On this coming Monday, April 24, award-winning and renowned landscape architect Dottie Myers will present a program to the American Hydrangea Society entitled, "The Importance of Evergreens in the Garden." Dottie is currently the longest standing member of the Georgia Gold Medal Committee, which each year selects the best plants for Georgia gardens. She has taught landscape classes at several universities and has been a frequent lecturer for three decades.
The meeting will be held at the Atlanta History Center in Woodruff Auditorium in McElreath Hall, 130 West Paces Ferry Road, Atlanta 30305. Refreshments, social time and sign-up begins at 7:00 p.m. Meeting starts at 7:30. Raffle tickets will be sold for some wonderful hydrangeas and companion plants. There is ample free parking.
Come and join or renew your membership (last chance before prices go up at the end of May) and purchase tickets for the annual American Hydrangea Society tour on Saturday, June 10, from 9 a.m. to 5 p.m., rain or shine. Single tickets are $30 and $40 for couples/family. The price includes a one-year membership in the American Hydrangea Society.
Everyone is welcome to attend.
Below in Margaret's garden: Hydrangea quercifolia 'Snowflake' backed by the dark green, lustrous foliage of Camellia japonica 'Lady Clare'
A lacecap in Margaret's garden:
Thursday, March 30, 2017
I'm preaching to the choir here, I feel sure. But, I have seen a disturbing trend recently. There's been a slowdown in the interest in ornamental gardening. I mean the kind that consumes you, where you go to a nursery and want every plant and come home with half of them. You have nowhere to plant anything, no plan in place, but you had to have the shrub or perennial - likely one you've always wanted, and here it is.
Do a lot of people do this anymore? In November, I went out to longtime grower Bobby Saul's wholesale nursery. Down at the end, some veteran garden designers had put in an extensive garden. In one section, there were ground covers, punctuated by unusual grasses and some agave-type plants. There were also ornamental peppers mixed in and lots of herbs. I had actually come to check out some zinnias my friend told me about, but they had been nipped by a cold spell. They were supposed to be spectacular. I hope to catch them next year.
As I walked around with Bobby, he talked about how his business had changed. I can remember going there, say 15 years ago, and my heart would race, wishing I could buy every shrub and every perennial on the huge lot. Trucks were coming and going like mad. Business was booming.
"The millennials aren't into gardening," he said. "They're not buying a lot of ornamentals. We've seen an uptick in interest in growing vegetables, but it's not like it used to be."
I was dismayed. I have a daughter who is a couple of years older than the oldest millennial, and the farthest thing from her mind is a proper garden. She does want an arbor to cover a concrete patio and a vine to provide shade from the western sun. She and her husband have just moved into a newly constructed house. I've only been once in the semi-dark, so I haven't had a chance to study the contractor's landscape.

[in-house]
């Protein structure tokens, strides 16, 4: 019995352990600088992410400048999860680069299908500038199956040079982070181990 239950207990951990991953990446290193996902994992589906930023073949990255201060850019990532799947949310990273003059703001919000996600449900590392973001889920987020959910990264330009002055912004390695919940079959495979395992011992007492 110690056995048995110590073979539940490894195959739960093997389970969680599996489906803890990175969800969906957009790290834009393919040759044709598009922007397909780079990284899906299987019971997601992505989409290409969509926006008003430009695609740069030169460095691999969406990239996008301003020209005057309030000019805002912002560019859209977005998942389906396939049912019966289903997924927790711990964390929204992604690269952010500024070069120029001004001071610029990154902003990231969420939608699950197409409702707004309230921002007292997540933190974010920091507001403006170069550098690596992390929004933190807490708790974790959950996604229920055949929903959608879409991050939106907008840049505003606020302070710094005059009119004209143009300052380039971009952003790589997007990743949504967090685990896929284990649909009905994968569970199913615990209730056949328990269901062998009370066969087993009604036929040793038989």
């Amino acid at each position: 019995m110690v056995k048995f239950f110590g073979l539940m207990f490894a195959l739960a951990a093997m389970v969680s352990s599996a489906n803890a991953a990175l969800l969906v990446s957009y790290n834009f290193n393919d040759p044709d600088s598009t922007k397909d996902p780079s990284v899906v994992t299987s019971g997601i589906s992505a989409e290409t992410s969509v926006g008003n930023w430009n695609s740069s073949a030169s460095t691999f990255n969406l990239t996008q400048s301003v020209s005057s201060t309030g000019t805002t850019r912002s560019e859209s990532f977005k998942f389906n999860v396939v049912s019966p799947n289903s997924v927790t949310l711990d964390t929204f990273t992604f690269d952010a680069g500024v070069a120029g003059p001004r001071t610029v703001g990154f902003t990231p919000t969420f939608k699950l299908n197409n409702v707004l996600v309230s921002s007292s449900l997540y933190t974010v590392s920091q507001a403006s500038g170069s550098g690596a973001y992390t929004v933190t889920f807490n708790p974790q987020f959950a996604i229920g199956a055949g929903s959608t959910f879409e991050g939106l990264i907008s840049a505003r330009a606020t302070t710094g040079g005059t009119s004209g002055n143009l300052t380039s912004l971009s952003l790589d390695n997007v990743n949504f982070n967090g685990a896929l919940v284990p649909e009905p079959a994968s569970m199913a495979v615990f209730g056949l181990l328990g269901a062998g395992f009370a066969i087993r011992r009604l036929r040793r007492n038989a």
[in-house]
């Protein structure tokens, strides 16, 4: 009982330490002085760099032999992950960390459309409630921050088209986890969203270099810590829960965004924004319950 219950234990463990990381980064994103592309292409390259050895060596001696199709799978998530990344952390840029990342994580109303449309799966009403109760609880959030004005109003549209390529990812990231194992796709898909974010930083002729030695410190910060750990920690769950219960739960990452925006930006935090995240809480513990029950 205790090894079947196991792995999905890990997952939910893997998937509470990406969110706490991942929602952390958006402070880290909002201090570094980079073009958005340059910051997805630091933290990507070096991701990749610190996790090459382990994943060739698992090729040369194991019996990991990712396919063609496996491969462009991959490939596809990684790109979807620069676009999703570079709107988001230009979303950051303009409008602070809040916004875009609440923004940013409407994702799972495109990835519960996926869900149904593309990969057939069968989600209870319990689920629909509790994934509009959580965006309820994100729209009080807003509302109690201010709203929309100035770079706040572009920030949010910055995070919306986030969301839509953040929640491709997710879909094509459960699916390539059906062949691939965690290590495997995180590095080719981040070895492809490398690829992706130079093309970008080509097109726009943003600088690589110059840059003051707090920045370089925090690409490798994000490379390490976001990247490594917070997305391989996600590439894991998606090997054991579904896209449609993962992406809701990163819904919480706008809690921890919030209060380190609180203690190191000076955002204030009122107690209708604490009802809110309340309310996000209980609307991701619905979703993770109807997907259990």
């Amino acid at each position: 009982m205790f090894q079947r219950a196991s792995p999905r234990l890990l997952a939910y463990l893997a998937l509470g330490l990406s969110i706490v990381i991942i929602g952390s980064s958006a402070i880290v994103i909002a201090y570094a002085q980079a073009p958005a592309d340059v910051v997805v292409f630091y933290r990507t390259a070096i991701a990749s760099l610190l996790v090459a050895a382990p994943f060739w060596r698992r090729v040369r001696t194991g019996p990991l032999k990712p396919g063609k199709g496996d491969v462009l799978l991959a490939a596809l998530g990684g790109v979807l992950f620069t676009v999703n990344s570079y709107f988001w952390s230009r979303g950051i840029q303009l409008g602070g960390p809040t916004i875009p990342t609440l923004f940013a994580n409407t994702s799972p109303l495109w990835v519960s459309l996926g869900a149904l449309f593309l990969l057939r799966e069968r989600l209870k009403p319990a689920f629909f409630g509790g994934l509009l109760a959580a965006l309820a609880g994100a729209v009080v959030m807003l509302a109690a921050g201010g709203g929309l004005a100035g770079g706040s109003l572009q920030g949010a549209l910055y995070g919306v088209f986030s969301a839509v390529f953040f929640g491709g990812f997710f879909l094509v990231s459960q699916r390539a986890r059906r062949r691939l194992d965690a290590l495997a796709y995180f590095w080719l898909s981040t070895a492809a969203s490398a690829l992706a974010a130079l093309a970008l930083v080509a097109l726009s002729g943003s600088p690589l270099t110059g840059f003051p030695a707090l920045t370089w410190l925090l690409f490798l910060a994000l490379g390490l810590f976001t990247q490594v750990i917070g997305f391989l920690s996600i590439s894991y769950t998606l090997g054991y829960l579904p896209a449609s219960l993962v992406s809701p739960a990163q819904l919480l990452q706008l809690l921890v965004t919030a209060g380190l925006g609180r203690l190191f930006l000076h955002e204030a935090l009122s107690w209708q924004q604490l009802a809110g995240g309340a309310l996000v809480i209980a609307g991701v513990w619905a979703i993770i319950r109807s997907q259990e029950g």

What I did see scared me - terraced walls made of landscape timbers leading steeply up to a house in back of them. They also have an undulating wooden fence surrounding a tiny back yard that has been recently sodded. I immediately started rattling off things I would do, plants I would use to block the neighbors, but I think my words failed to register with them.
To be fair, they were still unpacking boxes, and I was already redesigning their front entrance in my head. They both work long hours each day, so there hasn't been much time to do anything.
By contrast, my other son-in-law, who is 41, has only a balcony at their apartment in a Brooklyn, New York, brownstone, but he is obsessed with gardening. He and my daughter have bought a house in Montclair, New Jersey, but are renting it for two years due to their nanny situation.
My son-in-law has made a beautiful "landscape" in a space that must be only 12 ft. x 16 ft. He has climbing roses, a boxwood hedge, hydrangeas (the blue macrophylla he bought as a 'Limelight' has spent a lot of time indoors recently) and lots of herbs and annuals. He was all set to buy an expensive espalier of apple trees, when my daughter stepped in and blocked that idea. He's already dreaming and studying the large corner lot in Montclair and drawing out possible scenarios. This is encouraging.
I say all this because ornamental gardening has been such an obsession with me. Due to my circumstances, I haven't been able to fulfill a lot of my own dreams, but one thing is for sure. In whatever time I have remaining, gardening, I know, will always be a thrill to me. As my late guru Margaret Moseley said, "Gardening is so exciting - watching over plants and waiting for them to bloom...There isn't anything like it. I can't wait to get out there every morning to see what's going on in the garden. There's never a dull moment."
Photo above: Part of a beautiful garden belonging to friends who spent decades changing and improving and experimenting with their back yard. They were often on the big tours sponsored by the Atlanta Botanical Garden. I ran into them and was surprised to learn that they had turned everything over to a maintenance company. But, I know this wonderful landscape gave them years and years of pleasure.
Monday, March 6, 2017